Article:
Gavel-insurance-policy-pen Two recent court cases, a continent apart, may be the beginning of a trend on choice-of-law analysis. (Photo: Shutterstock)

Recently, California and Delaware courts have applied choice-of-law analyses to coverage disputes seemingly to avoid denials of coverage. In Pitzer College v. Indian Harbor Ins. Co., the California Supreme Court held a choice-of-law provision was potentially unenforceable because it violated “fundamental public policy.” In Pfizer Inc. v. Arch Ins. Co. the Delaware Superior Court held Delaware law applied to insurance contracts that did not contain choice-of-law provisions, even though New York law arguably applied.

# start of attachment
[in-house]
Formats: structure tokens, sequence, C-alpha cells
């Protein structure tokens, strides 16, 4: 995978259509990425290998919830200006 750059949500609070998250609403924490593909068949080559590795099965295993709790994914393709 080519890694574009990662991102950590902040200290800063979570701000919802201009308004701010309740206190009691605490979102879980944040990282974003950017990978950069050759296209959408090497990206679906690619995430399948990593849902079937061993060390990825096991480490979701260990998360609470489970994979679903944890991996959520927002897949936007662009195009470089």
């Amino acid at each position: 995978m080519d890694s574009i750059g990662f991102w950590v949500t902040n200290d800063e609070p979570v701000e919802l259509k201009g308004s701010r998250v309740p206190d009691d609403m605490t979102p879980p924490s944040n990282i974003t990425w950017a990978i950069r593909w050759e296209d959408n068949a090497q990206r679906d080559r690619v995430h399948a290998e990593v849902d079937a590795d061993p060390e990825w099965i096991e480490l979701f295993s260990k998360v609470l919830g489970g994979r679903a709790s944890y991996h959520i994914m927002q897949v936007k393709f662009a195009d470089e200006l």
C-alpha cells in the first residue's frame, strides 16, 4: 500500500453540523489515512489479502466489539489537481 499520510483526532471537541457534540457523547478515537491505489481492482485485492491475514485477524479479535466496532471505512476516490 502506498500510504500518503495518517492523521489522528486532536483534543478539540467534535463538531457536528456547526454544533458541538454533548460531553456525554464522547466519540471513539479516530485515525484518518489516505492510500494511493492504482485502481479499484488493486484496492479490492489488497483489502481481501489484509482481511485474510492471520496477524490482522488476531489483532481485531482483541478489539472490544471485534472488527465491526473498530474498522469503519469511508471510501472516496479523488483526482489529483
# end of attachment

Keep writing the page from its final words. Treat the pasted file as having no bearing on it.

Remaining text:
The outcomes in Pfizer and Pitzer may have been different had the insurers initiated litigation in the forums specified in the contracts. Insurers should be mindful of these decisions and include clear choice-of-law provisions in policies. If a coverage dispute does arise, insurers should be proactive so as to avoid unfavorable forums.

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